The primary appeal of mortgage bonds lies in their dual layer of protection. Firstly, the bond is backed by the actual real estate property; should the borrower default, the property can be seized and sold to recover the funds. Secondly, they are protected by a pool of mortgages. This means if one mortgage in the pool defaults, the others can still generate cash flow.

However, potential investors should note the risks associated with fluctuations in interest rates. As interest rates fluctuate, the rate of mortgage refinancing can also vary. High rates of refinancing can lead to early bond repayments, potentially affecting the returns.

Convertible Bonds

Convertible bonds are a hybrid financial instrument, combining elements of debt and equity. These bonds give the holder the right, but not the obligation, to convert the bond into a predetermined number of shares of the issuing company at specific times during its life. The conversion rate and other terms are defined at issuance and are often determined in the bond indenture.

For investors, the appeal of convertible bonds lies in their potential and flexibility. 

If the company’s stock price rises significantly, the bondholder can choose to convert their bonds into shares to potentially make a return from the stock price appreciation. Conversely, if the stock underperforms, investors can still receive the bond’s regular interest payments and the return of principal at maturity without converting into stocks.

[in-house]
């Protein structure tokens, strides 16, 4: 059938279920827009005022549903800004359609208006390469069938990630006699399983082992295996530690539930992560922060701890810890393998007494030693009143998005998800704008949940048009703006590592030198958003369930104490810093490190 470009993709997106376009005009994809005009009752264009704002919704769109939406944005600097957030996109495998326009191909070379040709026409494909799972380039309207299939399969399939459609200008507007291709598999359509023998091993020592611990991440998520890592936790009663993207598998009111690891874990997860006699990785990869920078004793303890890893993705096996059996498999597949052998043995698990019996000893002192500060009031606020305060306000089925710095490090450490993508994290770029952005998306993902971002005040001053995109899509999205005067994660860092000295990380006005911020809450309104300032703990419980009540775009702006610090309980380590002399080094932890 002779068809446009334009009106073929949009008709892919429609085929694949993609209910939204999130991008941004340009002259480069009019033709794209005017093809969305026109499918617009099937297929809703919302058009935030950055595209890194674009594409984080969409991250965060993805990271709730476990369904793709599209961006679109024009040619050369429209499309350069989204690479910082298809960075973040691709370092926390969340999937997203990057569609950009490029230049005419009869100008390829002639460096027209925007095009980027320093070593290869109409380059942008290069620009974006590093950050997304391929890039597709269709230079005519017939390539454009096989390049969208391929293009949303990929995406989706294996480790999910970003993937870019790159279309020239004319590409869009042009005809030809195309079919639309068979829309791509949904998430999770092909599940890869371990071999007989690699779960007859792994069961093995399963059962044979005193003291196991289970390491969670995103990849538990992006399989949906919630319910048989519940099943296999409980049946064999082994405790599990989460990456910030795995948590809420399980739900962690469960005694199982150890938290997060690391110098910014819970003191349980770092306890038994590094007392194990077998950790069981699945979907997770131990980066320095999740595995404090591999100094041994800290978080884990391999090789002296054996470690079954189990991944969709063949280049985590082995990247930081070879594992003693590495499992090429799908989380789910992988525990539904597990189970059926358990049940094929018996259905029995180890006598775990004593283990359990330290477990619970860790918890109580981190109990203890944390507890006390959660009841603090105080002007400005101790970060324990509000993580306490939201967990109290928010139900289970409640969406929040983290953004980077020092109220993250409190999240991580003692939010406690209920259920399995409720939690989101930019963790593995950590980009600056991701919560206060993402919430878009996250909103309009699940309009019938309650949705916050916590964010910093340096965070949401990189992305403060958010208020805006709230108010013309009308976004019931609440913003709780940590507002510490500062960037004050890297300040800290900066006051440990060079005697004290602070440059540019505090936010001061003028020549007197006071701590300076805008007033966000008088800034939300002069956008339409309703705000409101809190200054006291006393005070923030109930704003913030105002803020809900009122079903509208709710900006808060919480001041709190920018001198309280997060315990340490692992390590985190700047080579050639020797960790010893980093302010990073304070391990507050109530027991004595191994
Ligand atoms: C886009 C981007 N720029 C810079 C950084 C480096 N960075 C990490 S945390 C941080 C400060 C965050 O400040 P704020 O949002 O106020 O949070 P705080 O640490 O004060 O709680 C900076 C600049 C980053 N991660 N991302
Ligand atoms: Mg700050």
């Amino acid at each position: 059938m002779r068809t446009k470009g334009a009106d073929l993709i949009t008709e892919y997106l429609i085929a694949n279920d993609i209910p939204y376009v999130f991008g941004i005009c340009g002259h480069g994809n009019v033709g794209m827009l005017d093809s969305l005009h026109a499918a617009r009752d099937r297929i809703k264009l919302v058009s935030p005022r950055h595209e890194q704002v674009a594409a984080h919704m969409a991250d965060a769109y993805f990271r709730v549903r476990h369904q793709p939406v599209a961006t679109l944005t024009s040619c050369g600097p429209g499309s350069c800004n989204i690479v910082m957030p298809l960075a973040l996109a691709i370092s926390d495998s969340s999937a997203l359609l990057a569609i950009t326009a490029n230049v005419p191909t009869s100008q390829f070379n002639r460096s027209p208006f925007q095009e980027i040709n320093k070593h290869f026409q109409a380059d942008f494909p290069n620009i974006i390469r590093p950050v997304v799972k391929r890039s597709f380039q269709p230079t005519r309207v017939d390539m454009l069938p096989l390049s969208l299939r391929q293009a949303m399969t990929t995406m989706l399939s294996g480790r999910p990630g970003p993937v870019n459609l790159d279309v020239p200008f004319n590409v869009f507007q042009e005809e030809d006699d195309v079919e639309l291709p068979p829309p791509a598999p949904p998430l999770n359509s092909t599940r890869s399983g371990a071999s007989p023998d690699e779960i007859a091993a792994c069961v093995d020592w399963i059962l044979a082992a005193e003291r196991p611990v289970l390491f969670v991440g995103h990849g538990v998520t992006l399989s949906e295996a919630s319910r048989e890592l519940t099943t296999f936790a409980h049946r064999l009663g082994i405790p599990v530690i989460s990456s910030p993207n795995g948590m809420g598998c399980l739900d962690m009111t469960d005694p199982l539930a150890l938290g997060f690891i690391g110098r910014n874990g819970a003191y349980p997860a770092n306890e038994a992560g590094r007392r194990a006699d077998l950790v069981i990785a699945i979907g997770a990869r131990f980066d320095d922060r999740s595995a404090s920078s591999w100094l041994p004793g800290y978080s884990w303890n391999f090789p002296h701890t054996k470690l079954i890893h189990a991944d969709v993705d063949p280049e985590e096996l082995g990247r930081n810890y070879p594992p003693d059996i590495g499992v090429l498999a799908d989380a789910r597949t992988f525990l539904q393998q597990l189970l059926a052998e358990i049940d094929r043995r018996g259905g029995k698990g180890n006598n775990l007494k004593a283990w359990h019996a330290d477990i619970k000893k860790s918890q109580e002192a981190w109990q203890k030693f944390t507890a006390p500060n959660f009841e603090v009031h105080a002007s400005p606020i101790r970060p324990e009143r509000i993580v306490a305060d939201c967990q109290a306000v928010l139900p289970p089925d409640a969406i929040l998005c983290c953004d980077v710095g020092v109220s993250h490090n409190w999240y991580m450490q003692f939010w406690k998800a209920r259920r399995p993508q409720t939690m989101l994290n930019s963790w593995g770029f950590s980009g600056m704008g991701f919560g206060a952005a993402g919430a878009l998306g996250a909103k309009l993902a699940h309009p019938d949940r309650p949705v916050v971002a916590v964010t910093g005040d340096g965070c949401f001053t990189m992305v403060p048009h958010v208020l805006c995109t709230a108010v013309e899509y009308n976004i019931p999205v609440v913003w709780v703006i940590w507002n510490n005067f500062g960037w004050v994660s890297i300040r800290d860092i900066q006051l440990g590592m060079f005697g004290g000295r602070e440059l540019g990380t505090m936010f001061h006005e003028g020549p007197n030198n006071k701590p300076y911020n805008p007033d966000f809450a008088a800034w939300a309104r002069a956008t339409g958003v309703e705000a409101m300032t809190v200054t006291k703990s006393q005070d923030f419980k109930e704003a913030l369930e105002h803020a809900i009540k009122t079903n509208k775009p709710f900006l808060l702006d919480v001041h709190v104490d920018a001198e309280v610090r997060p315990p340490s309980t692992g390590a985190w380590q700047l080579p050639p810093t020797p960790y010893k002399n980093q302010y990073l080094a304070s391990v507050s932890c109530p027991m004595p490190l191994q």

Vantage Bond CFDs

Now that you’ve discovered the different types of bonds, why not open a live account today with Vantage and engage in bond trading via Contracts for Differences (CFDs)? With Vantage, you can trade a wide array of bond CFDs, potentially capitalising on both rising and falling market opportunities.

The bonds available on Vantage include:  

  • US 10 YR T-Note Futures Decimalised (TY)
  • UK Long Gilt Futures (FLG)
  • Euro – Bund Futures (FGBL)

Open a live account and start trading today!  

Reference

  1. “How Do Corporate Bonds Differ From Government Bonds? – Forbes”. https://www.forbes.com/sites/investor-hub/article/how-do-corporate-bonds-differ-from-government-bonds/?sh=3d6a8e5930b7. Accessed 20 Sep 2023.
  2. “Government Bond: What It Is, Types, Pros and Cons – Investopedia”. https://www.investopedia.com/terms/g/government-bond.asp. Accessed 10 Aug 2023.
  3. “Time to consider emerging-market fixed-income? – Allianz Global Investor”. https://www.allianzgi.com/en/insights/outlook-and-commentary/time-to-consider-emerging-market-fixed-income. Accessed 20 Sep 2023.
  4. “10 Year Treasury Rate (I:10YTCMR) – Y Charts”. https://ycharts.com/indicators/10_year_treasury_rate. Accessed 20 Sep 2023.
  5. “Corporate Bond: Definition and How They’re Bought and Sold – Investopedia”. https://www.investopedia.com/terms/c/corporatebond.asp. Accessed 10 Aug 2023.